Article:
17. 14.6 Continued… *Jackson vetoes the re-charter bill. *Even though the Supreme Court rules the Bank is constitutional, Jackson calls it an unconstitutional monopoly that exists mainly to make the rich richer. *1832 Jackson is re-elected by a large majority. A cartoon praising Andrew Jackson for destroying the Second Bank of the United States, 1833. *Then, in 1833, he orders the secretary of the treasury to remove all federal deposits from the Bank, and put the money in state banks. *Business owners beg Jackson not to kill the Bank, but he believes killing the bank is a victory for economic democracy.

  18. Test Prep • Who was most upset by Jackson’s crusade to destroy the Bank of the United States? • A) the rich and well-born • B) Native Americans • C) the common people • D) states’ rights supporters • Answer: A) the rich and well-born

  19. 14.7 Jackson’s Indian Policy *Jackson has little sympathy for Indians. *Native Americans call him “Sharp Knife.” *After independence, the new national government tries to settle conflicts between Indians and settlers with treaties. *Despite these treaties, Native Americans continue to be pushed off their land. *By the time Jackson becomes president, Before becoming president, Andrew only 125,000 Indians still live east of the Jackson leads forces to defeat the Mississippi River. Creek and Seminole Indians. Indians are forced off their lands.

  20. 14.7 Continued… *Most of the Eastern Indians live in the south. *They belong to five tribes: 1) Seminole 2) Creek 3) Choctaw 4) Chickasaw 5) Cherokee *Hoping to remain in their homelands, these five tribes adopt many white ways, such as farming, learning to read and write, and creating their own Constitution. *Whites call these Indians the “Five Civilized Tribes.” *The Five Civilized Tribes hope to live in peace with their neighbors. *Whites do not share this goal.

  21. Test Prep • Why did many whites call the Creek, Cherokee, Chickasaw, Choctaw, and Seminole the “Five Civilized Tribes”? • A) These groups had never gone to war against whites. • B) These groups had learned and adopted many white ways. • C) These groups had won the right to elect representatives to Congress. • D) These groups had agreed to leave their homelands peacefully. • Answer: B) These groups had learned and adopted many white ways.

  22. 14.7 Continued… The Indian Removal Act *1830 Congress passes the Indian Removal Act. *Makes treaties with Indian tribes to trade their lands for new territory on the Great Plains. *1831 Supreme Court rules that Indians have the right to their lands. *Jackson disagrees and uses military to remove them by force.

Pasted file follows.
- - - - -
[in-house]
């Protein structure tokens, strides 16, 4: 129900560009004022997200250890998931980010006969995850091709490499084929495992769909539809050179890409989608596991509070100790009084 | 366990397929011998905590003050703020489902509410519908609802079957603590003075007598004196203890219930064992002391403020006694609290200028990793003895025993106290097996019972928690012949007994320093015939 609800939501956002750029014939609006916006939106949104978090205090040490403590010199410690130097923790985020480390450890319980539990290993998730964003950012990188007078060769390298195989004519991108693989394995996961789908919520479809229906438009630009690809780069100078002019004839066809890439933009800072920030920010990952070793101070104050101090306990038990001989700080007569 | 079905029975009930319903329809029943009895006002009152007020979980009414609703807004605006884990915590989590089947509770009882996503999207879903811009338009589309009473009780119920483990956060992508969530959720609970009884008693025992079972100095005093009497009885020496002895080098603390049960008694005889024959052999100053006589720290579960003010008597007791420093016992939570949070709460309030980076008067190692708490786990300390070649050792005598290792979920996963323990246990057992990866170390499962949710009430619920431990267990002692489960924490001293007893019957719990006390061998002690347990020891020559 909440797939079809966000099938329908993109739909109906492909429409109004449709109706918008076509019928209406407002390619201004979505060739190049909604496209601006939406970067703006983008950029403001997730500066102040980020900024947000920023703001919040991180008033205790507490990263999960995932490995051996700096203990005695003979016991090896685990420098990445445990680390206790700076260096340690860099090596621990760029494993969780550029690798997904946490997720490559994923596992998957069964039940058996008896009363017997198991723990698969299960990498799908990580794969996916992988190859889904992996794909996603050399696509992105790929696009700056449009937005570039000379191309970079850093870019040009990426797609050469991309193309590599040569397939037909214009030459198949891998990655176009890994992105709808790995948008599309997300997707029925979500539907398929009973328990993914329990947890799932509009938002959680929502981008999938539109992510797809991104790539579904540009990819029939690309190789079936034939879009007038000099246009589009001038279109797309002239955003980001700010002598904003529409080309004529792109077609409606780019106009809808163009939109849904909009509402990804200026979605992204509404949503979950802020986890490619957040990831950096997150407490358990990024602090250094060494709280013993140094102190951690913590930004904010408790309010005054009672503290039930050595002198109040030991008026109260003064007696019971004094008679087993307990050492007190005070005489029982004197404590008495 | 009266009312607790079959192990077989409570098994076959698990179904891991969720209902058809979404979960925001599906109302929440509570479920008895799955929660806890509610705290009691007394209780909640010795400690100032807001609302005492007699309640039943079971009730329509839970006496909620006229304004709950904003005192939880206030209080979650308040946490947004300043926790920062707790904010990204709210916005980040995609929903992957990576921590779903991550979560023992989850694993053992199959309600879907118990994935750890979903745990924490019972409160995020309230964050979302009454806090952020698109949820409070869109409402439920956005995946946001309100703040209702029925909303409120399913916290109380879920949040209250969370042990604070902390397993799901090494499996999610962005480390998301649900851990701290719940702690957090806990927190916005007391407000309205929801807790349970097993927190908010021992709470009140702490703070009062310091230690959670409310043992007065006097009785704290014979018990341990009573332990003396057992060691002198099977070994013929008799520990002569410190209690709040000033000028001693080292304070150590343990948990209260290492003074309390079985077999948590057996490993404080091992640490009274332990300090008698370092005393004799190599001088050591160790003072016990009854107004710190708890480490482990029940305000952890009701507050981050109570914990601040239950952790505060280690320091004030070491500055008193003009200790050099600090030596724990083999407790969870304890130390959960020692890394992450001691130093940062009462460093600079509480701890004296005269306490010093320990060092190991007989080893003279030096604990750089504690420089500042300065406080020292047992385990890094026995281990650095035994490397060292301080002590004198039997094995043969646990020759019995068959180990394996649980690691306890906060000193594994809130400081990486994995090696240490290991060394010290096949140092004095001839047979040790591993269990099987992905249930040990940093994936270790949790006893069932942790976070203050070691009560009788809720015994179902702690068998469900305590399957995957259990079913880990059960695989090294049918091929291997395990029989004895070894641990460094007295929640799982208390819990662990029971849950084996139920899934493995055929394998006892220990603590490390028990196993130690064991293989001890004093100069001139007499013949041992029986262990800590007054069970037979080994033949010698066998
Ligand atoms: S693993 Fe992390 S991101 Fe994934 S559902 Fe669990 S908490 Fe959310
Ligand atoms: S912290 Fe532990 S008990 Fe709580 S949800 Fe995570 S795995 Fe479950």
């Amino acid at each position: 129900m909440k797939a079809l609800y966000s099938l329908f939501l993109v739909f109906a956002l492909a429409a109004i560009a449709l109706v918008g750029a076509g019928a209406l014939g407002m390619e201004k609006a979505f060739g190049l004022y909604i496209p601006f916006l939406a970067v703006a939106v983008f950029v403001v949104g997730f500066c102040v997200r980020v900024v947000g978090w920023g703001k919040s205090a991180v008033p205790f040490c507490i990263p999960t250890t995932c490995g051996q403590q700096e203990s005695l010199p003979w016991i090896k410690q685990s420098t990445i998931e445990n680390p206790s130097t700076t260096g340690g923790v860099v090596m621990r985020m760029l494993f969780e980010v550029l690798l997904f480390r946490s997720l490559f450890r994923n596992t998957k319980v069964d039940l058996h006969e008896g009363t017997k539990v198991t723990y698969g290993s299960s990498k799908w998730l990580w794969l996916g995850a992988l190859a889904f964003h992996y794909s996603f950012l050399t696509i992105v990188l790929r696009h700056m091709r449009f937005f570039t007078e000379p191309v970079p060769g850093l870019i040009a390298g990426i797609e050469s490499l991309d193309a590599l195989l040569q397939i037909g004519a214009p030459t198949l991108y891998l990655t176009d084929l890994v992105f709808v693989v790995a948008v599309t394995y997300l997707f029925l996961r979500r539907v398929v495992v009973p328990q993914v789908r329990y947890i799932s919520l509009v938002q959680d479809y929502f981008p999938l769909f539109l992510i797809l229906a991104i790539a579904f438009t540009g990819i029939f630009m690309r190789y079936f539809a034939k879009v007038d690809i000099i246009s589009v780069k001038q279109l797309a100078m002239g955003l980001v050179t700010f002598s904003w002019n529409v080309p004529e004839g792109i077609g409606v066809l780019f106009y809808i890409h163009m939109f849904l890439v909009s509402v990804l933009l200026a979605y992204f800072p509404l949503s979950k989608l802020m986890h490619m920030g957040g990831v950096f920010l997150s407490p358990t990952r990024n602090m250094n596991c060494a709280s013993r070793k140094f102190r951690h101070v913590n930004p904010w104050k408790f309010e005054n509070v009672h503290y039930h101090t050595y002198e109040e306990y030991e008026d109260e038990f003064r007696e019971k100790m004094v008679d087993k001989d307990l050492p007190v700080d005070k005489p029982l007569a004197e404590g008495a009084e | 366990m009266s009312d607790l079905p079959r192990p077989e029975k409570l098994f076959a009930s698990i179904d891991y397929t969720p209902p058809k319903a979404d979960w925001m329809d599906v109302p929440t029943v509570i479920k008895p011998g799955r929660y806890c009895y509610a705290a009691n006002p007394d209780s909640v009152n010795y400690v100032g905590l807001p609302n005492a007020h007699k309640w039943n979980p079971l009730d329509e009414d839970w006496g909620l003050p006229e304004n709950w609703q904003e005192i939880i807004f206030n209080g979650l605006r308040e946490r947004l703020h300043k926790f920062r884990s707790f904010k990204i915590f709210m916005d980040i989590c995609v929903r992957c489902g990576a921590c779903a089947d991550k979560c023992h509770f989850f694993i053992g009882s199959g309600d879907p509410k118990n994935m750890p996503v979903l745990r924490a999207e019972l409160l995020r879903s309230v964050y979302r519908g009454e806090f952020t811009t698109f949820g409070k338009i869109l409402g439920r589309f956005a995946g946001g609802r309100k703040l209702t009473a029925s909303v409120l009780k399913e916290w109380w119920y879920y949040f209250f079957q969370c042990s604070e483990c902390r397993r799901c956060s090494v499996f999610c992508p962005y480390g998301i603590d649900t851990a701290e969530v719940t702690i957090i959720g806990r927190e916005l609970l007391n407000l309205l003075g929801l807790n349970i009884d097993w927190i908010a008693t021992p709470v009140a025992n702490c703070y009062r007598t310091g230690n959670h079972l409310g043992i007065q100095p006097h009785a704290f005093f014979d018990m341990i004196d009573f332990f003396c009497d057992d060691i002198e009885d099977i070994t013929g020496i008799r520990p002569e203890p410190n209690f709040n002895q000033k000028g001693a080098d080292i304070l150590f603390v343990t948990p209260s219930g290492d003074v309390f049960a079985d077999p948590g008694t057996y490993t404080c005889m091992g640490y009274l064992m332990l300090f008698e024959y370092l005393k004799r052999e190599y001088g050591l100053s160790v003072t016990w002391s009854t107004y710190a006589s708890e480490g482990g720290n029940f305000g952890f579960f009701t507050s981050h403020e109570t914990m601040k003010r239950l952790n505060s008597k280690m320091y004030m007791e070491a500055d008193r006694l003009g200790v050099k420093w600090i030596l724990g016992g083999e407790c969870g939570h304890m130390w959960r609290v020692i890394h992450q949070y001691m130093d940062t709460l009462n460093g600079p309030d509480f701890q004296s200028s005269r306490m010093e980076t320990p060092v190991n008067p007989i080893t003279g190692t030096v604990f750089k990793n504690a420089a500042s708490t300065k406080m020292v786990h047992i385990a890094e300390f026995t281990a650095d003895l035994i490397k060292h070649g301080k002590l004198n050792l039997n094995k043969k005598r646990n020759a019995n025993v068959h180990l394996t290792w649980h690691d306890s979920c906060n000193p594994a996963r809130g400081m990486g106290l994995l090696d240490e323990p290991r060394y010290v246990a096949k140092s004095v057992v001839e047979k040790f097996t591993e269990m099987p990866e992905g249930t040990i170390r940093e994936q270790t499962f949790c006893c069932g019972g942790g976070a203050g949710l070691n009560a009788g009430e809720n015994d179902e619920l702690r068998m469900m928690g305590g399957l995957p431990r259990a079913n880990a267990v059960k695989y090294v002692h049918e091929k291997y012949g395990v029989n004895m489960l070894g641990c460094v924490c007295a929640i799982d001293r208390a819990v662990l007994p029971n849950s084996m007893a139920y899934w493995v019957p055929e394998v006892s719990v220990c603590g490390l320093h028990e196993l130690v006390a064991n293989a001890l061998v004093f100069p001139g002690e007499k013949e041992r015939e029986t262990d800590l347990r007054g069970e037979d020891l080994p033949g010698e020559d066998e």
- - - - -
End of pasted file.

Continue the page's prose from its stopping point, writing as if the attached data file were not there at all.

23. 14.7 Continued… The Trail of Tears *Many whites are ashamed. *Washington is flooded with protests over the treatment of Indians. *1836 thousands of Creeks who refuse to leave Alabama are rounded up and marched west in handcuffs. *1838 under president Martin Van Buren, more than 17,000 Cherokee are dragged from their homes in Georgia and herded west by federal troops. *Four thousand die during their long walk. *Those who survive remember that journey as their “Trail of Tears.” *Some Seminole find refuge (safety) in the Florida swamps, where their descendents still live today. *Jackson is proud of having “solved” the Indian problem, but he has simply moved the conflict across the mighty Mississippi.

  24. Test Prep • Which group was most hurt by Jackson’s removal policy? • A) the rich and well-born • B) Native Americans • C) the common people • D) states’ rights supporters • Answer: B) Native Americans

  25. 14.8 Chapter Summary *Andrew Jackson was elected in 1828 with help of first-time voters, many of them farmers and frontiersmen. *Jackson supporters celebrated the election as a victory for the “common man.” *As president, Jackson fought a number of battles for “the people.” *He used his “Kitchen Cabinet” for advice. *He waged war on the powerful Bank of the United States. *A controversy over higher tariffs led to the nullification crisis, in which South Carolina threatened to secede from the Union. *Jackson’s Indian policy was simple: Remove the Indians. *The Indian Removal Act caused great suffering for thousands of Indians. *But Jackson had only moved the conflict between whites and Indians to the west. *But in the next chapter you will read that the west is where white Americans were looking for new opportunities, and a way to expand their way of life across the continent.